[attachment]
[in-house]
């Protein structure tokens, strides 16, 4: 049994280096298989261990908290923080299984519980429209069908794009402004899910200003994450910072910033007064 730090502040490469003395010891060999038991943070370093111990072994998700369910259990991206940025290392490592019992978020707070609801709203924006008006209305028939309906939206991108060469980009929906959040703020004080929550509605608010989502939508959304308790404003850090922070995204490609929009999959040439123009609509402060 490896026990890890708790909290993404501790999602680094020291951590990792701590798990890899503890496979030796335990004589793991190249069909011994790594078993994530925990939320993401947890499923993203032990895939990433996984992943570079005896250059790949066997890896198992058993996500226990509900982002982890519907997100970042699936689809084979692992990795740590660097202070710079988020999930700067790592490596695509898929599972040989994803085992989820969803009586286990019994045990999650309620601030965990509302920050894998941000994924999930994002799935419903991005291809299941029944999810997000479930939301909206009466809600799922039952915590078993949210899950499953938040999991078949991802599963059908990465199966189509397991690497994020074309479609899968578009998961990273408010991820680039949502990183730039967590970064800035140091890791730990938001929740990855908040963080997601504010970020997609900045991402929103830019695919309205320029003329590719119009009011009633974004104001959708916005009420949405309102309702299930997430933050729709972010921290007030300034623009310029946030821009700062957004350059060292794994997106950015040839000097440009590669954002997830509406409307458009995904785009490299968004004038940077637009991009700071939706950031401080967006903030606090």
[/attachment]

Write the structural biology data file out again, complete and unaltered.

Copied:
[in-house]
């Protein structure tokens, strides 16, 4: 049994280096298989261990908290923080299984519980429209069908794009402004899910200003994450910072910033007064 730090502040490469003395010891060999038991943070370093111990072994998700369910259990991206940025290392490592019992978020707070609801709203924006008006209305028939309906939206991108060469980009929906959040703020004080929550509605608010989502939508959304308790404003850090922070995204490609929009999959040439123009609509402060 490896026990890890708790909290993404501790999602680094020291951590990792701590798990890899503890496979030796335990004589793991190249069909011994790594078993994530925990939320993401947890499923993203032990895939990433996984992943570079005896250059790949066997890896198992058993996500226990509900982002982890519907997100970042699936689809084979692992990795740590660097202070710079988020999930700067790592490596695509898929599972040989994803085992989820969803009586286990019994045990999650309620601030965990509302920050894998941000994924999930994002799935419903991005291809299941029944999810997000479930939301909206009466809600799922039952915590078993949210899950499953938040999991078949991802599963059908990465199966189509397991690497994020074309479609899968578009998961990273408010991820680039949502990183730039967590970064800035140091890791730990938001929740990855908040963080997601504010970020997609900045991402929103830019695919309205320029003329590719119009009011009633974004104001959708916005009420949405309102309702299930997430933050729709972010921290007030300034623009310029946030821009700062957004350059060292794994997106950015040839000097440009590669954002997830509406409307458009995904785009490299968004004038940077637009991009700071939706950031401080967006903030606090």